Pac Premier
Giving Guide
You are here:  Home  >  Agribusiness  >  Current Article

Santa Barbara County wine group abandons bid for BID

By   /   Thursday, October 29th, 2020  /   Comments Off on Santa Barbara County wine group abandons bid for BID

    Print       Email
Solminer Wine owners David and Anna and deLaski opposed the now-abandoned plans for a Santa Barbara County wine business improvement district. (courtesy photo)

The Santa Barbara County Vintners Association has abandoned its two-year effort to establish the world’s first wine business improvement district, or BID, as an answer to its longstanding problem of lagging behind other wine regions in marketing spending.

Vintners Association Executive Director Alison Laslett said in an Oct. 29 letter to members, co-signed by the Board of Directors, that the proposal to impose a 1 percent fee on all winery sales directly to California consumers proved too divisive. The proceeds would have gone to a new entity called the Santa Barbara County Wine Preserve to fund promotion of the region.

“In recent weeks, it has become apparent, most notably through a threatened lawsuit, that this process is dividing our community,” the letter said. “This was never our intent; therefore, the Santa Barbara Vintners will no longer lead the charge to form the Wine Preserve.”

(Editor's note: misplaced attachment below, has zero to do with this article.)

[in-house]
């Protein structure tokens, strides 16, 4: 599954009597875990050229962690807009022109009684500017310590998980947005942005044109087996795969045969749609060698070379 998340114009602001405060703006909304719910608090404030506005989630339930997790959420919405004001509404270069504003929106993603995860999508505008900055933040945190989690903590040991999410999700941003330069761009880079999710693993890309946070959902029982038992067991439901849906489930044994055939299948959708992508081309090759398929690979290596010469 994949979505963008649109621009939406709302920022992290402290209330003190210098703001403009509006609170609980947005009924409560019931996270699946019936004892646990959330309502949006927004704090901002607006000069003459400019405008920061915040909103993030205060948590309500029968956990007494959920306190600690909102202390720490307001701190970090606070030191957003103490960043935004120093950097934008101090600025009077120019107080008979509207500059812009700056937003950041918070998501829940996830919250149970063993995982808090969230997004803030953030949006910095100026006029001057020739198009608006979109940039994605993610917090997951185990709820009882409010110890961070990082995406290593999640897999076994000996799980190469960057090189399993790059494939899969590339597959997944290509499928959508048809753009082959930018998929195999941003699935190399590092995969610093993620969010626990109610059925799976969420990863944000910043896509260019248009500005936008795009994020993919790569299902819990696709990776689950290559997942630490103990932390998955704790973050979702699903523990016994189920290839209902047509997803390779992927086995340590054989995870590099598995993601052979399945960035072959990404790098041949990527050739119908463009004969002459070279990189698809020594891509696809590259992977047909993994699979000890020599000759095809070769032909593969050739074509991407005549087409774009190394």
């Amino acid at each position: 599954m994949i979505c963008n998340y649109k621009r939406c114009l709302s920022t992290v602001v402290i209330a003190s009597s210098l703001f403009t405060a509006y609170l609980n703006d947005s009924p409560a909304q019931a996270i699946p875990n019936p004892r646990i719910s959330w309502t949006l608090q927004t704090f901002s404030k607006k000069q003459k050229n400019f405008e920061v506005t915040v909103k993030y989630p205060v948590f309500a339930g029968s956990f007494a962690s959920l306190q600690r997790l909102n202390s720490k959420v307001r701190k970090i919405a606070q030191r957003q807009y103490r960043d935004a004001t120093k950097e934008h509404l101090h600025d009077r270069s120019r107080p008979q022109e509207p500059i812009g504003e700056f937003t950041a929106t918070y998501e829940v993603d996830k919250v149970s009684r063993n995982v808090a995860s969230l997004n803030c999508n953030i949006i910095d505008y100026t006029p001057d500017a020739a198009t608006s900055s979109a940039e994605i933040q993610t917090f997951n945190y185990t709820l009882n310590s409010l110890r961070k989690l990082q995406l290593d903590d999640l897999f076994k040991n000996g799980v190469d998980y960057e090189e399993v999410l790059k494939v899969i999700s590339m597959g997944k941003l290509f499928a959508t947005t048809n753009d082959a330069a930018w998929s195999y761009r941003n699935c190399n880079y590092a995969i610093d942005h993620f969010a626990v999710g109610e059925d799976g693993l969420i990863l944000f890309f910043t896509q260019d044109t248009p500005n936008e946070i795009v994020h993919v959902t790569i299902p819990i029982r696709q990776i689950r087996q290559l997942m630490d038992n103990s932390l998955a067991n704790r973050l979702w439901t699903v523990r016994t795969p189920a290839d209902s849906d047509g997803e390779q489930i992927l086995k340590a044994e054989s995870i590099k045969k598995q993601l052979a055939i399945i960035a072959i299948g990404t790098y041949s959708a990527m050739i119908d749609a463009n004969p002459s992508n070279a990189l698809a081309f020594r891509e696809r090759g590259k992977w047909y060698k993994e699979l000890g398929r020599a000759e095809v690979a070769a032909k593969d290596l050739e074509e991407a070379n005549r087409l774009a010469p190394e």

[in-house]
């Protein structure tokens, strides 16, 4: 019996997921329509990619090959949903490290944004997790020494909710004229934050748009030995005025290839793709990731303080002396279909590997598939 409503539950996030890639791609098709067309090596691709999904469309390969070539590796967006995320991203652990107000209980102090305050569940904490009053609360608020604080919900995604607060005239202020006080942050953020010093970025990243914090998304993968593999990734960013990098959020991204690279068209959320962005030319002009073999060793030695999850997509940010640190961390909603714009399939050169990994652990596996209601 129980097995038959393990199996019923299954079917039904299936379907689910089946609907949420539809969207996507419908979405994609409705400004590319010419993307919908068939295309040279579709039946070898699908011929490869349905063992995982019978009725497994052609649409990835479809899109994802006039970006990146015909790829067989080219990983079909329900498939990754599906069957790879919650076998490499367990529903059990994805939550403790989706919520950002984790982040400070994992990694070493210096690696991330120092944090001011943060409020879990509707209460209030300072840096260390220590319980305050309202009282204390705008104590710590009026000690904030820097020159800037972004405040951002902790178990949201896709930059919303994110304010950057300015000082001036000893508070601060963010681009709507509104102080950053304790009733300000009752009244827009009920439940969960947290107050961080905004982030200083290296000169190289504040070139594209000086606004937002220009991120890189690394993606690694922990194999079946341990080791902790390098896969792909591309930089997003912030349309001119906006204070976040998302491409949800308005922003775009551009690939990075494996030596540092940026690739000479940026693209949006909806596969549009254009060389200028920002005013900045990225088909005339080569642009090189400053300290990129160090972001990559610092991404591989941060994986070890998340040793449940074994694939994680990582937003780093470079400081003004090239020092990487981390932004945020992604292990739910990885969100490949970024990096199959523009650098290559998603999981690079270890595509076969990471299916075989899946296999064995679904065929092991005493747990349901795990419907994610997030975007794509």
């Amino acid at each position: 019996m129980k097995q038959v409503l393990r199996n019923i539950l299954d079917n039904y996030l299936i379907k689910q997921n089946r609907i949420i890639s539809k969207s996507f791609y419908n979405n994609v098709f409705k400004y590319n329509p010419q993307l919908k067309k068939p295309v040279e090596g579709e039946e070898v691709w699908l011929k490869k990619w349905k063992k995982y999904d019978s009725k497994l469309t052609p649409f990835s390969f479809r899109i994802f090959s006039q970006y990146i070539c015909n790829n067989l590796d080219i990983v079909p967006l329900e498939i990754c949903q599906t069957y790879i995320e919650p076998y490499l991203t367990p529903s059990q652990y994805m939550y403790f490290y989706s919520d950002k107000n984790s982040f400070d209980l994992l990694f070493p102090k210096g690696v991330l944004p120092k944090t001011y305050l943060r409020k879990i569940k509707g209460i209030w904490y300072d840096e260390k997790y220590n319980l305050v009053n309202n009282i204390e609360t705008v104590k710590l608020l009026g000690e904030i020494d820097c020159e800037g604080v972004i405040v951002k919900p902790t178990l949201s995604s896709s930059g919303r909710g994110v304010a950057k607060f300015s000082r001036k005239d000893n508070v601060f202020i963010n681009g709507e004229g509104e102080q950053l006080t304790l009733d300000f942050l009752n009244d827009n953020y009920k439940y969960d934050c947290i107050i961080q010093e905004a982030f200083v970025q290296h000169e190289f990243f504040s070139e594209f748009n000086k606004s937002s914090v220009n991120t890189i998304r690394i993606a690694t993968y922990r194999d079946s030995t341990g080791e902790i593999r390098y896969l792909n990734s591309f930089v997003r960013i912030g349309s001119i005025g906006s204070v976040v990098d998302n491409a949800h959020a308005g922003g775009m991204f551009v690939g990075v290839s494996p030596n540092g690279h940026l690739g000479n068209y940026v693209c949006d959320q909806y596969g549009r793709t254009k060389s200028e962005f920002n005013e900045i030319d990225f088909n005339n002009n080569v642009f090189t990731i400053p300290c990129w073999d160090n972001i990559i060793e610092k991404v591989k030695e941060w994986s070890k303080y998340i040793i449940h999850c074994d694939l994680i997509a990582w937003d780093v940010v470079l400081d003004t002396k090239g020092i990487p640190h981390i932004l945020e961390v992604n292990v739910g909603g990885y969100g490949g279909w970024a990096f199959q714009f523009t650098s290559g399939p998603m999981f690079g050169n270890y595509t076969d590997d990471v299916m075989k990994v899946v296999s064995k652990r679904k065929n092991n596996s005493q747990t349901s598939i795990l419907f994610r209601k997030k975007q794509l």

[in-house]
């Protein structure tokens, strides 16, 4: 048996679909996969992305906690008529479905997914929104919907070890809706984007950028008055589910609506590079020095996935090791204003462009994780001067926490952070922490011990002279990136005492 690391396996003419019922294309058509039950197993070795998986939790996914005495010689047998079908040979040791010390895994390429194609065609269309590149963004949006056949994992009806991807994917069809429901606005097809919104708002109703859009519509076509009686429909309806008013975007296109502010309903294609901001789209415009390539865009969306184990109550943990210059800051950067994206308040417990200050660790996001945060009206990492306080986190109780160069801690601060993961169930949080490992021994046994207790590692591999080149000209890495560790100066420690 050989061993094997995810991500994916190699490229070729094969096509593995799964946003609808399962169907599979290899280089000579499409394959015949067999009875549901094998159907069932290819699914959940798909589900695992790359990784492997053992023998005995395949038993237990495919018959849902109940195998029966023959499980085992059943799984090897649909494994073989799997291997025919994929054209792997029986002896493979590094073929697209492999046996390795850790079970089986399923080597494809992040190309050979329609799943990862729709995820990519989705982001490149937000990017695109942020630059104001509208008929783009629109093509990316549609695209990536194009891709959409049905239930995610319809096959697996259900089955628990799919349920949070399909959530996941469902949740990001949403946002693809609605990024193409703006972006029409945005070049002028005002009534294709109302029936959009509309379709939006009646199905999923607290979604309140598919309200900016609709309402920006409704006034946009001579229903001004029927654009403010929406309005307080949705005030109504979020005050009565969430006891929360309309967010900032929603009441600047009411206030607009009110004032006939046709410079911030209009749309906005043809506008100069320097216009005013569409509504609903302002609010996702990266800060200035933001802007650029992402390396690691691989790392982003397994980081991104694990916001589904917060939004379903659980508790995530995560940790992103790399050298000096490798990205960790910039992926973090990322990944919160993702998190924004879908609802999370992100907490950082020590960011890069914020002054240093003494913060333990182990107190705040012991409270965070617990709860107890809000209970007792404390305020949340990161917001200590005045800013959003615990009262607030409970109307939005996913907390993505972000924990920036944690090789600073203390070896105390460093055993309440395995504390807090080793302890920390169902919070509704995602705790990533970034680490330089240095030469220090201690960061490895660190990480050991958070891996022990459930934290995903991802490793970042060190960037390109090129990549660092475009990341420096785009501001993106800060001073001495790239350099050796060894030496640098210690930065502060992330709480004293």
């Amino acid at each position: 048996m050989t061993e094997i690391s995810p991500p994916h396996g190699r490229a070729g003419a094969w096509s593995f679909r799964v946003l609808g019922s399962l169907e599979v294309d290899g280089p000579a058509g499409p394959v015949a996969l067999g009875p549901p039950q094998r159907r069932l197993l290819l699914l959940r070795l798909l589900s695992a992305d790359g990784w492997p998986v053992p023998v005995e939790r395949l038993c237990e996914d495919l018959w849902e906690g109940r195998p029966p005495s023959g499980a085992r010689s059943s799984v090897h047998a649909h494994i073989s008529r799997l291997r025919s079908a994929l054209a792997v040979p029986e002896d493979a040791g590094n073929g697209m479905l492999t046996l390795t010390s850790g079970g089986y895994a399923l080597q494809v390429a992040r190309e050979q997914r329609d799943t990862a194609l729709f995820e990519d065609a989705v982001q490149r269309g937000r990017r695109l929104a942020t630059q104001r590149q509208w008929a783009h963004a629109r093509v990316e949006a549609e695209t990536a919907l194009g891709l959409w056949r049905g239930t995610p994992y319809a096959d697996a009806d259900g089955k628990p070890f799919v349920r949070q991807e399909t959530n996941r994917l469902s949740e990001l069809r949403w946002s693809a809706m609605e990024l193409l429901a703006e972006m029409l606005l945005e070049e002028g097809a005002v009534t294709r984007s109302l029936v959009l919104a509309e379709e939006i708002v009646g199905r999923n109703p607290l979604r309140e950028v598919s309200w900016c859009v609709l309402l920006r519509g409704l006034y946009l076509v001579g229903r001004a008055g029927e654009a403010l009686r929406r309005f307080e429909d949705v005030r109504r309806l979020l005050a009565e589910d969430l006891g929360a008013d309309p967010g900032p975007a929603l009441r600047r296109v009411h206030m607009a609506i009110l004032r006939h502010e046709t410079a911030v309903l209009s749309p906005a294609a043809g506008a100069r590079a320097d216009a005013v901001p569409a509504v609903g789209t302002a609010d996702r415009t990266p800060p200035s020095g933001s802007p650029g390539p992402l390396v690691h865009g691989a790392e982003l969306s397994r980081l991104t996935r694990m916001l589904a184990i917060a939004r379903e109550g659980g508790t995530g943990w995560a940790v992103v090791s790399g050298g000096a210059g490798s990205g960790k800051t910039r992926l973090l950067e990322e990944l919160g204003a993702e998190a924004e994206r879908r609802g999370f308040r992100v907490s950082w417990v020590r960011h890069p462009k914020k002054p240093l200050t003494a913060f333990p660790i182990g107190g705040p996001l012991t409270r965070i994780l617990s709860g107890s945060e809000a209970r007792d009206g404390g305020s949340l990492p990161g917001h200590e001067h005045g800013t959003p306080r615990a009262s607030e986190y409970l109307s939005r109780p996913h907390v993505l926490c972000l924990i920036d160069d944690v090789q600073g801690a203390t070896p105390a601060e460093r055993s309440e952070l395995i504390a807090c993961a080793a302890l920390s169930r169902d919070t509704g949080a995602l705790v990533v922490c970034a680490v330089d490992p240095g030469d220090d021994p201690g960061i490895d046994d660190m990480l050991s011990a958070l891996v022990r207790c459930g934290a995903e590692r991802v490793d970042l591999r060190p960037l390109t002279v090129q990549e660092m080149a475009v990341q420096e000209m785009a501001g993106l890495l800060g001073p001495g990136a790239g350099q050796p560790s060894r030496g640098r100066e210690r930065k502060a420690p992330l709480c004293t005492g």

The move came after more than 80 wineries recently formed the Santa Barbara County Wine Coalition to oppose the BID. The opposition persuaded the Lompoc City Council to opt out of  any BID, even if it were to be approved in a weighted vote of the approximately 300 wineries in the county and a separate vote by the Santa Barbara County Board of Supervisors.

“We know that many of you will be disappointed by this news, as you have been supporting this effort from the beginning,” Laslett said in the letter. ‘Others will be relieved to hear the initiative has been dropped. Regardless, now more than ever is a time to support each other.”

The Vintners Association began formulating the BID proposal in 2018 because it said it needed more money to spend marketing the region as a wine destination. The association said its operating budget for 2017 was $552,000, compared to $1.5 million for a similar association in Paso Robles, $1.6 million for Sonoma and a whopping $7.2 million for Napa Valley.

The Howard Jarvis Taxpayers Association sent a letter to Santa Barbara County officials on Sept. 30 stating its opposition to the BID proposal, saying any sales-based assessment is a sales tax and would have to be approved by voters.

If the BID proposal had been successful, all wineries in Santa Barbara County would have become members of the Wine Preserve and would have had to collect the 1 percent fee, unless, as in the case of Lompoc, their city government opted out.

“We have listened through this whole process and will maintain the Santa Barbara County Vintners as a voluntary, membership organization,” the letter from Laslett and the board said.  “We invite all to join the organization, as working together will be the key to success and unity.”

    Print       Email